Thermoelectric Scalable Power Generator
Navy SBIR 2011.1 - Topic N111-060
NAVSEA - Mr. Dean Putnam - firstname.lastname@example.org
Opens: December 13, 2010 - Closes: January 12, 2011
N111-060 TITLE: Thermoelectric Scalable Power Generator
TECHNOLOGY AREAS: Ground/Sea Vehicles, Electronics, Weapons
RESTRICTION ON PERFORMANCE BY FOREIGN CITIZENS (i.e., those holding non-U.S. Passports): This topic is "ITAR Restricted." The information and materials provided pursuant to or resulting from this topic are restricted under the International Traffic in Arms Regulations (ITAR), 22 CFR Parts 120 - 130, which control the export of defense-related material and services, including the export of sensitive technical data. Foreign Citizens may perform work under an award resulting from this topic only if they hold the "Permanent Resident Card", or are designated as "Protected Individuals" as defined by 8 U.S.C. 1324b(a)(3). If a proposal for this topic contains participation by a foreign citizen who is not in one of the above two categories, the proposal will be rejected.
OBJECTIVE: The objective of this work is to develop and demonstrate a standalone Thermoelectric Scalable Power Generator using Thermoelectric technology for use in military weapon systems
DESCRIPTION: A small size, light weight, scalable and portable power generator is always needed in military weapon systems. The Thermoelectric Scalable Power Generator (TSPG) is a power generator that converts heat to electrical power in such a way that it is quite different than conventional power sources such as battery or commercially available power generators. This topic calls for an innovative way to generate power using thermoelectric technology. The TSPG is a generator that needs a heat source on one side of thermoelectric modules and a cooling system on the other side. For a standalone TSPG, logistic fuels can be burned to provide the heat to the generator and these fuels can be JP-4, JP-5, JP-7or JP-8. These fuels provide heat to the generator through a combustion process. The cold side of thermoelectric modules can be cooled by air or liquid. The mentioned heat source will make the thermoelectric power generator becomes portable and can be scalable to meet the needs of warfighters at any locations on the shipboard where power is needed. However, the heat provided by these fuels is normally at high temperature close to about 1000oC and it could pose a problem for thermoelectric materials. Therefore, the thermoelectric materials need to satisfy two conditions: high temperature operation and high conversion efficiency. These two conditions translate to a high temperature thermoelectric materials and high ZT thermoelectric materials respectively. This proposal calls for a new nanostructure thermoelectric material that has a ZT higher than 1.5 and it should be able to handle a minimum of 500oC continuously. The thermoelectric power generator should be designed to generate a minimum of 300 Watts power output and should be completed with a combustion control system, cooling system with an advanced heat exchanger design and a power management system that includes a DC/DC converter to convert generated power to 12VDC and 24VDC as needed for interfacing with other devices. The generator should be designed for a total weight of less than 8 Lbs and for signatures proof of heat, noise, vibration, RF and smoke etc. The generator should also be designed such that it is rugged and can be used safely by warfighters as a scalable power source at any locations on the shipboard or on land.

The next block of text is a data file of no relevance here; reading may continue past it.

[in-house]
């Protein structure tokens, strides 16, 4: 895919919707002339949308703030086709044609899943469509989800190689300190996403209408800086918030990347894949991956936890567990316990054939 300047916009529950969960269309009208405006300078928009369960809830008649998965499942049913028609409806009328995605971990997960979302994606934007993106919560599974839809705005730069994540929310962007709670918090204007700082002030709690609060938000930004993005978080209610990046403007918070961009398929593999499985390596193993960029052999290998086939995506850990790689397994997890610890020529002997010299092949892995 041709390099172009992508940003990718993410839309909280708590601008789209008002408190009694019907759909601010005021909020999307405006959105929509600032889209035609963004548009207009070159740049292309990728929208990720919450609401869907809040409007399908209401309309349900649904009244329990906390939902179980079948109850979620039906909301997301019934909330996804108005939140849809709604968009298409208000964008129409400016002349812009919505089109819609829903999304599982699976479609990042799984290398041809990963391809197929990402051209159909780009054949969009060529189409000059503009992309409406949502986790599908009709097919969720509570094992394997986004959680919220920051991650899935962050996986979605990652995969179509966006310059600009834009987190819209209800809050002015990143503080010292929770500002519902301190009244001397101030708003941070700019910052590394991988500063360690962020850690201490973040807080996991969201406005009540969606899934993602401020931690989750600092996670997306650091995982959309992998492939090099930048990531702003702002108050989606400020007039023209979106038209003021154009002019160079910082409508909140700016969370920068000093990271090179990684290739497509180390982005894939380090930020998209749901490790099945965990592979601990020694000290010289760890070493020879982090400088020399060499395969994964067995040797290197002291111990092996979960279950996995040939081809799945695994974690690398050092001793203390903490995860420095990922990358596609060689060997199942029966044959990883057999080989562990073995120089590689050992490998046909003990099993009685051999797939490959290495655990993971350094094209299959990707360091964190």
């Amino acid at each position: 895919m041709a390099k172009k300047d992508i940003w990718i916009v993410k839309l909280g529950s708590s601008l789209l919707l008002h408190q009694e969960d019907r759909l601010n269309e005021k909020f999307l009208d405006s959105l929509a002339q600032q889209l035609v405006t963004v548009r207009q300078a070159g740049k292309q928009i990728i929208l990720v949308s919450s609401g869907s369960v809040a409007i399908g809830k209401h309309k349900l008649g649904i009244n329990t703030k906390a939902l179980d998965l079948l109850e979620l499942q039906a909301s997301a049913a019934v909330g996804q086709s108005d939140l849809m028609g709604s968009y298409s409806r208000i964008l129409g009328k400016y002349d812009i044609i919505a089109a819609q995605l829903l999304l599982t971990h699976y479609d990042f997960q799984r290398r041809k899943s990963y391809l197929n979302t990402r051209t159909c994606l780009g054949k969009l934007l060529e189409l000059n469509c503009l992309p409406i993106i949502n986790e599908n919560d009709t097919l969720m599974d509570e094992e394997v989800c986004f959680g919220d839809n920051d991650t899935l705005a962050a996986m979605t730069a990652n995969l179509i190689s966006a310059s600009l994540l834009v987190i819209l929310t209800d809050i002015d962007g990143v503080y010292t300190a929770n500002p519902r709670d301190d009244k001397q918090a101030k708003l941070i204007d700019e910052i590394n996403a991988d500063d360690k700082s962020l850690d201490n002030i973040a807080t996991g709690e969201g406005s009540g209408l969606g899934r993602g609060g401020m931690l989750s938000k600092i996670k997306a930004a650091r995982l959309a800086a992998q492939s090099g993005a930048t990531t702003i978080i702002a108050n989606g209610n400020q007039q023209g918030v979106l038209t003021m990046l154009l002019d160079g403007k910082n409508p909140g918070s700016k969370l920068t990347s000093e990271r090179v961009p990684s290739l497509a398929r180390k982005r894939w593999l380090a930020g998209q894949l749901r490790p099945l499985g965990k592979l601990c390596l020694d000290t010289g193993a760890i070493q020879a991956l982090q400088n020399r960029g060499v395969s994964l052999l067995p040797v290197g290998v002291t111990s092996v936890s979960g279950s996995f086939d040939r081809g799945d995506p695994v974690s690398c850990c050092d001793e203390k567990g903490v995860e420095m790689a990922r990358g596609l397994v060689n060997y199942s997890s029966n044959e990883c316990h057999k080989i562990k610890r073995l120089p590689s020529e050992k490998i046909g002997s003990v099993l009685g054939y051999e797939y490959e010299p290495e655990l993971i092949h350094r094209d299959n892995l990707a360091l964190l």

In summary, the TSPG has to be designed to operate satisfactorily based on the following requirements:
PHASE I: The objective of Phase I is to allow the contractor to determine technical feasibility of the work based on current thermoelectric technology, which is showing many progress in high efficient materials development. Phase I will also include development of technical approaches and design concept for solving the problem. A modeling and simulation effort might be needed in Phase I to prove the design concept. A technical report is required at the end of phase I, in which all the progress as well as difficulties in meeting the objective have to be included for GO or No Go decision.
PHASE II: Phase II effort should include a prototype development and performance validation.
PHASE III: The expected transition can be carried out to surface ship weapon systems as well as other systems that require continuous power with all the advantages of thermoelectric technology. The accomplishment from Phase I&II will help in determining the transition.
PRIVATE SECTOR COMMERCIAL POTENTIAL/DUAL-USE APPLICATIONS: Another use of the results from this effort is in waste heat recovery application for vehicles where the waste heat can be converted to electrical power by using the high temperature and high ZT thermoelectric materials to assist the internal combustion engine, thus improve the engine efficiency.
3) Harman et al. J. Electron. Materials 234, L19 (2005)
4) Rowe, D.M. Thermoelectrics Handbook: Macro to Nano. Boca Raton, FL: CRC Press (2005)
KEYWORDS: Thermoelectric Scalable Power Generator, High ZT thermoelectric materials, Portable Power Generator, Heat Source, Advanced Heat Exchanger, Nanostructure Thermoelectric Materials.